Derby ground set to dry out after unexpected amount of rain on Friday

The ground at Epsom is expected to dry out ahead of the Cazoo Derby on Saturday, but to what extent remains to be seen.

More rain than had been expected fell on Friday – turning the ground officially good to soft, from the good, good to firm in places at the start of Oaks day.

Clerk of the course Andrew Cooper said at the end of racing: “I’ll leave it as good to soft, but it’s going to be dry overnight and then we are due a pleasantly warm day tomorrow, with temperatures of 22 to 23 degrees.

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“It will dry to some degree, and I’ll be surprised if at some point in the morning we are not mentioning ‘good in places’. Time will tell to what extent it dries after that, but I’ve known us run a Derby on officially good ground when it’s been like this at the end of the first day. I wouldn’t rule that out again.”

He added: “I think every race today was around six seconds slower than standard, so they weren’t exaggerated soft ground times and it tends to look worse than it actually is here, and invariably walks back well after each race.

Racegoers look on under umbrellas at Epsom
Racegoers look on under umbrellas at Epsom (Mike Egerton/Jockey Club)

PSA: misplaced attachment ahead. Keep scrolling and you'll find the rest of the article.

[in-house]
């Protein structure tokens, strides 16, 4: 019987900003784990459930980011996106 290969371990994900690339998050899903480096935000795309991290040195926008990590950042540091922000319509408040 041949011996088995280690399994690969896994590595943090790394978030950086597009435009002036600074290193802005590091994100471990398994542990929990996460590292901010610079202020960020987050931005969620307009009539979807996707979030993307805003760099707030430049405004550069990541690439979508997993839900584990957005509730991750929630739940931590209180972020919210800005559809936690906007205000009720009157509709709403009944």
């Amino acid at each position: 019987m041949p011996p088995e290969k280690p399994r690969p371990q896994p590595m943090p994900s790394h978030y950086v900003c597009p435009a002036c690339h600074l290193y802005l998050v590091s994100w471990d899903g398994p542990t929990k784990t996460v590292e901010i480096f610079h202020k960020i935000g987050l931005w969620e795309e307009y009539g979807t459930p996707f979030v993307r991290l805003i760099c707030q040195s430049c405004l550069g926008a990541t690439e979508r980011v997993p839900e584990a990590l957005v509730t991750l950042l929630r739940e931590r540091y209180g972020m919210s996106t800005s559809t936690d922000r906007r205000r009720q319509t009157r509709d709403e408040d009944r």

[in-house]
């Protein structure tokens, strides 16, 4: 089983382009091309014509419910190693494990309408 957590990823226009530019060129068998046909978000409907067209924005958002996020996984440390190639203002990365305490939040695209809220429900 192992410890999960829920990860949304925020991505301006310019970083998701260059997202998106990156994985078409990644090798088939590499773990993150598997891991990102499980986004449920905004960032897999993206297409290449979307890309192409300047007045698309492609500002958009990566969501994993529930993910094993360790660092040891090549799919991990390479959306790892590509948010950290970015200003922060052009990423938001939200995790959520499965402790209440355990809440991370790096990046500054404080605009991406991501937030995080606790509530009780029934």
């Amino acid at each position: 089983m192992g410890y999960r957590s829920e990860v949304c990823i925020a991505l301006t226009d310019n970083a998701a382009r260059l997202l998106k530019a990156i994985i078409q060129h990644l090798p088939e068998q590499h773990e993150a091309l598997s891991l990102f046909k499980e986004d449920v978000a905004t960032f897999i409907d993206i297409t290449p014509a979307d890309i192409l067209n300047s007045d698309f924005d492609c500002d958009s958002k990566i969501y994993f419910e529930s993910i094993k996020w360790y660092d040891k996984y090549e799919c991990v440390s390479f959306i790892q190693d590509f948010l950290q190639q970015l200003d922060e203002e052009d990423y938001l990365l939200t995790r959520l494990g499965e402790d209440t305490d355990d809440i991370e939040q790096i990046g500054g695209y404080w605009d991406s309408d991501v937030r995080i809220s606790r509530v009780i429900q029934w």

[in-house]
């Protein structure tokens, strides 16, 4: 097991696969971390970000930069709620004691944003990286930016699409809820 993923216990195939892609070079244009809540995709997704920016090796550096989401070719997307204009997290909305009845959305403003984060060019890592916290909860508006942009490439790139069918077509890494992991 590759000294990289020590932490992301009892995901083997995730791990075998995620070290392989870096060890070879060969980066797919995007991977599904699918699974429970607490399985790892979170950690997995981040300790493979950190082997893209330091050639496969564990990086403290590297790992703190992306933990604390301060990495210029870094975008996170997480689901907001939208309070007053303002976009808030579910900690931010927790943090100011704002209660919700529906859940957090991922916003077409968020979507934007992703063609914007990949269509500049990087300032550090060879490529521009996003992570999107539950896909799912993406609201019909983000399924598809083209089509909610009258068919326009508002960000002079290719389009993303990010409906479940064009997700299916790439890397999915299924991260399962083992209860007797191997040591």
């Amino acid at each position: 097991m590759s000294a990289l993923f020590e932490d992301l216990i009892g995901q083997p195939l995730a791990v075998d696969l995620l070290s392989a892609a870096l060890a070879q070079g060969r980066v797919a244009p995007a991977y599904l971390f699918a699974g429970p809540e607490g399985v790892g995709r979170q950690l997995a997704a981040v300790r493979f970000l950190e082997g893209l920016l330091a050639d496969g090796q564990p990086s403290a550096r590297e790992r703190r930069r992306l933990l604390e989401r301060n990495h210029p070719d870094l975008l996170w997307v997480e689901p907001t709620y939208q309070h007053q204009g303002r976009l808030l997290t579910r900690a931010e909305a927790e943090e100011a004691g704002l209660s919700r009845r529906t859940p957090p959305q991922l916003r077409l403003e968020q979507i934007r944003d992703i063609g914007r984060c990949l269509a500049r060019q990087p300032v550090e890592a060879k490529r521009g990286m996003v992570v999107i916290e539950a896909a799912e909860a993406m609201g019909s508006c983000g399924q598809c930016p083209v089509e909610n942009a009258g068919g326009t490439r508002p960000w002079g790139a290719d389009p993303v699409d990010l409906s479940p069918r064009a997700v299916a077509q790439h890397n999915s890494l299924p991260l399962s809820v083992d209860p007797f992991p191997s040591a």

“Overnight the last mile of rail will be taken away, as usual, so that opens up around five yards of fresh ground. Today’s racing surface will be repaired to a degree tonight and completed in the morning, when the entire Derby course will also be given a cut.”

Defending the watering that took place earlier in the week, Cooper said: “When I came in this morning at 6am and walked the course I was on the verge of calling it ‘good to firm, good in places’, and if we hadn’t watered during the week it would have been firm, undoubtedly.

“The forecast at that stage, as it had been on Thursday, was for a day that would be damp, but with rainfall in the one millimetre to four millimetre range. We ended up with nearly 11mm, but you accept that as the meteorologists are working with the information that’s available to them.

“We’ve been open about what we’ve done this week, and in putting down 5mm, 5mm and then about 2.5mm that adds up to only about half an inch. Without doing something in the week it would have been firm, with a forecast of 2mm of rain, which would have turned it into an ice rink.

“I can’t believe anybody would think that was a sensible approach.”

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